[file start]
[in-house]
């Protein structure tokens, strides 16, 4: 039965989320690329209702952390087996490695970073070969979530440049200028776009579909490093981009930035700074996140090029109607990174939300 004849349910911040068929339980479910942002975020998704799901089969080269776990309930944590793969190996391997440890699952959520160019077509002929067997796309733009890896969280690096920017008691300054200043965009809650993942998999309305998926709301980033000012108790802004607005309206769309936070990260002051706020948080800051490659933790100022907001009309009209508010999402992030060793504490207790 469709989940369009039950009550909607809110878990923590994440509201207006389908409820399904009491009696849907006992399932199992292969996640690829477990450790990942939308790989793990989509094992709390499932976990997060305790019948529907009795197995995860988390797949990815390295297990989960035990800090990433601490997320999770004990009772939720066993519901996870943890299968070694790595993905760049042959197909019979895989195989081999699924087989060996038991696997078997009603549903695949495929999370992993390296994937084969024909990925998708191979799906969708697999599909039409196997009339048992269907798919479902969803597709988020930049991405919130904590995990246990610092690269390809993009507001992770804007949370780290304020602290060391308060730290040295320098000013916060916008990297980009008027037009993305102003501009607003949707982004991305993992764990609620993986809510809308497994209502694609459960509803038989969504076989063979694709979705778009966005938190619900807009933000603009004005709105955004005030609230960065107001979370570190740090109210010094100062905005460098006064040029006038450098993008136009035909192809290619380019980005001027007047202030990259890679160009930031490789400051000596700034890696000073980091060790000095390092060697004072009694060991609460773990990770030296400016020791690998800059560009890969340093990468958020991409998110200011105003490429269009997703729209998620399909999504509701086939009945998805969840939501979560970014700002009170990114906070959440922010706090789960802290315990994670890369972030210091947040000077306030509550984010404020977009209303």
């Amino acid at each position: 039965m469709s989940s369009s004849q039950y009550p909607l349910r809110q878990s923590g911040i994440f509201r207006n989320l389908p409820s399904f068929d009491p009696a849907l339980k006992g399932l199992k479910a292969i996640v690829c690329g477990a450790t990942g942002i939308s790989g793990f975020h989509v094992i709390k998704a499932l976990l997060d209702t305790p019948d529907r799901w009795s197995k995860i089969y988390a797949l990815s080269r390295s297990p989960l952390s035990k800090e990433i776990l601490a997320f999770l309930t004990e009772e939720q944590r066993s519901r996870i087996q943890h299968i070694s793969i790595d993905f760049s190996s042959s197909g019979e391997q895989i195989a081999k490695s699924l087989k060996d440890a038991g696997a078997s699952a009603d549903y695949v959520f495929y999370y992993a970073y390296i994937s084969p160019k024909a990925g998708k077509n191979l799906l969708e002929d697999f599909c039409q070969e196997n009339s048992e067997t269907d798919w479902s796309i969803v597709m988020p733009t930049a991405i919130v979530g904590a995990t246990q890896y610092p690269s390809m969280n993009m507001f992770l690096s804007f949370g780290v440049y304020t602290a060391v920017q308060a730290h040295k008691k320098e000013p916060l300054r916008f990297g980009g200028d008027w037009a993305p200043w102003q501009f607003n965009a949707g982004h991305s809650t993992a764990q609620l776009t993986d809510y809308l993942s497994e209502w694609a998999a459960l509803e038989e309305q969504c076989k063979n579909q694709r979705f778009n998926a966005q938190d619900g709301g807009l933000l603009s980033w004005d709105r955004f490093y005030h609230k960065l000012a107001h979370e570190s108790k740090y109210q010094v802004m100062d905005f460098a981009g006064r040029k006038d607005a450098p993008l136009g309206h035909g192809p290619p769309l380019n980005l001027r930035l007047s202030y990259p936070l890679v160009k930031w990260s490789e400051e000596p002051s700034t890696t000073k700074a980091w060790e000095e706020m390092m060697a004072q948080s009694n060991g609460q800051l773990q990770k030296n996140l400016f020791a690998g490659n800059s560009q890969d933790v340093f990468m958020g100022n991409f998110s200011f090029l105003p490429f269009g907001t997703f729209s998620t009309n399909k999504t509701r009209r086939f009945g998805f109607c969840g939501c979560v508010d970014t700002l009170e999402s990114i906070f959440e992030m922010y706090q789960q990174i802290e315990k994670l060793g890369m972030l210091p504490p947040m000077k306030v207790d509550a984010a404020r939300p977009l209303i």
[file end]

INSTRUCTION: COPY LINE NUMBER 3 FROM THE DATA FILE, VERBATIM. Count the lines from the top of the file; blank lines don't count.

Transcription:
């Amino acid at each position: 039965m469709s989940s369009s004849q039950y009550p909607l349910r809110q878990s923590g911040i994440f509201r207006n989320l389908p409820s399904f068929d009491p009696a849907l339980k006992g399932l199992k479910a292969i996640v690829c690329g477990a450790t990942g942002i939308s790989g793990f975020h989509v094992i709390k998704a499932l976990l997060d209702t305790p019948d529907r799901w009795s197995k995860i089969y988390a797949l990815s080269r390295s297990p989960l952390s035990k800090e990433i776990l601490a997320f999770l309930t004990e009772e939720q944590r066993s519901r996870i087996q943890h299968i070694s793969i790595d993905f760049s190996s042959s197909g019979e391997q895989i195989a081999k490695s699924l087989k060996d440890a038991g696997a078997s699952a009603d549903y695949v959520f495929y999370y992993a970073y390296i994937s084969p160019k024909a990925g998708k077509n191979l799906l969708e002929d697999f599909c039409q070969e196997n009339s048992e067997t269907d798919w479902s796309i969803v597709m988020p733009t930049a991405i919130v979530g904590a995990t246990q890896y610092p690269s390809m969280n993009m507001f992770l690096s804007f949370g780290v440049y304020t602290a060391v920017q308060a730290h040295k008691k320098e000013p916060l300054r916008f990297g980009g200028d008027w037009a993305p200043w102003q501009f607003n965009a949707g982004h991305s809650t993992a764990q609620l776009t993986d809510y809308l993942s497994e209502w694609a998999a459960l509803e038989e309305q969504c076989k063979n579909q694709r979705f778009n998926a966005q938190d619900g709301g807009l933000l603009s980033w004005d709105r955004f490093y005030h609230k960065l000012a107001h979370e570190s108790k740090y109210q010094v802004m100062d905005f460098a981009g006064r040029k006038d607005a450098p993008l136009g309206h035909g192809p290619p769309l380019n980005l001027r930035l007047s202030y990259p936070l890679v160009k930031w990260s490789e400051e000596p002051s700034t890696t000073k700074a980091w060790e000095e706020m390092m060697a004072q948080s009694n060991g609460q800051l773990q990770k030296n996140l400016f020791a690998g490659n800059s560009q890969d933790v340093f990468m958020g100022n991409f998110s200011f090029l105003p490429f269009g907001t997703f729209s998620t009309n399909k999504t509701r009209r086939f009945g998805f109607c969840g939501c979560v508010d970014t700002l009170e999402s990114i906070f959440e992030m922010y706090q789960q990174i802290e315990k994670l060793g890369m972030l210091p504490p947040m000077k306030v207790d509550a984010a404020r939300p977009l209303i």